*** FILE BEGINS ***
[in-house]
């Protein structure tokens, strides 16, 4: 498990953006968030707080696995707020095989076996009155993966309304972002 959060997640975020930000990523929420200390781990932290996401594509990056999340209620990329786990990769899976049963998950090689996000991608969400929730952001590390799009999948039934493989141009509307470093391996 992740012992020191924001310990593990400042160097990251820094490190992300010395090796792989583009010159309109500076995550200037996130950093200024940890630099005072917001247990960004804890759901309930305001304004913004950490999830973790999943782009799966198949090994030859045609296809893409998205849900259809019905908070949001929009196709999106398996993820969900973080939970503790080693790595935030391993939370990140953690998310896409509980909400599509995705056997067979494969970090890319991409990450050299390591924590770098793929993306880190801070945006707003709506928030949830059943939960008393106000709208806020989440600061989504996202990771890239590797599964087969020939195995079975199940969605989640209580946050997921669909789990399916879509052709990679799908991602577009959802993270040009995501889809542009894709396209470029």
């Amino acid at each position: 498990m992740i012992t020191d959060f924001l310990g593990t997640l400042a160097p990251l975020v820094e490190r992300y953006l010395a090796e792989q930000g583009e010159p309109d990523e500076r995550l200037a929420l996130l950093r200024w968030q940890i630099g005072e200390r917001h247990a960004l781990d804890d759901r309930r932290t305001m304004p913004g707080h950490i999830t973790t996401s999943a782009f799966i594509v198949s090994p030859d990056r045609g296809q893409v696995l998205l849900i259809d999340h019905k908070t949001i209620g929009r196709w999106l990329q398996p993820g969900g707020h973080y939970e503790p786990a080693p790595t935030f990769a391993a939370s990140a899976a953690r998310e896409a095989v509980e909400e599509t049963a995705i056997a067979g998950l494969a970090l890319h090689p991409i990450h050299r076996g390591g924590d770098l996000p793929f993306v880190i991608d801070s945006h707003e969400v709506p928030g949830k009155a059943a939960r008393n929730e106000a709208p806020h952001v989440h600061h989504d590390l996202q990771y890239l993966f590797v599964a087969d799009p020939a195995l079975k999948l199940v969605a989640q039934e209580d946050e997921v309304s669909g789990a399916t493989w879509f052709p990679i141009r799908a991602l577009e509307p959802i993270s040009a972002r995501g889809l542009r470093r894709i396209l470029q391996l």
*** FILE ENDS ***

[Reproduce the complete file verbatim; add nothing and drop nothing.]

[in-house]
């Protein structure tokens, strides 16, 4: 498990953006968030707080696995707020095989076996009155993966309304972002 959060997640975020930000990523929420200390781990932290996401594509990056999340209620990329786990990769899976049963998950090689996000991608969400929730952001590390799009999948039934493989141009509307470093391996 992740012992020191924001310990593990400042160097990251820094490190992300010395090796792989583009010159309109500076995550200037996130950093200024940890630099005072917001247990960004804890759901309930305001304004913004950490999830973790999943782009799966198949090994030859045609296809893409998205849900259809019905908070949001929009196709999106398996993820969900973080939970503790080693790595935030391993939370990140953690998310896409509980909400599509995705056997067979494969970090890319991409990450050299390591924590770098793929993306880190801070945006707003709506928030949830059943939960008393106000709208806020989440600061989504996202990771890239590797599964087969020939195995079975199940969605989640209580946050997921669909789990399916879509052709990679799908991602577009959802993270040009995501889809542009894709396209470029």
């Amino acid at each position: 498990m992740i012992t020191d959060f924001l310990g593990t997640l400042a160097p990251l975020v820094e490190r992300y953006l010395a090796e792989q930000g583009e010159p309109d990523e500076r995550l200037a929420l996130l950093r200024w968030q940890i630099g005072e200390r917001h247990a960004l781990d804890d759901r309930r932290t305001m304004p913004g707080h950490i999830t973790t996401s999943a782009f799966i594509v198949s090994p030859d990056r045609g296809q893409v696995l998205l849900i259809d999340h019905k908070t949001i209620g929009r196709w999106l990329q398996p993820g969900g707020h973080y939970e503790p786990a080693p790595t935030f990769a391993a939370s990140a899976a953690r998310e896409a095989v509980e909400e599509t049963a995705i056997a067979g998950l494969a970090l890319h090689p991409i990450h050299r076996g390591g924590d770098l996000p793929f993306v880190i991608d801070s945006h707003e969400v709506p928030g949830k009155a059943a939960r008393n929730e106000a709208p806020h952001v989440h600061h989504d590390l996202q990771y890239l993966f590797v599964a087969d799009p020939a195995l079975k999948l199940v969605a989640q039934e209580d946050e997921v309304s669909g789990a399916t493989w879509f052709p990679i141009r799908a991602l577009e509307p959802i993270s040009a972002r995501g889809l542009r470093r894709i396209l470029q391996l």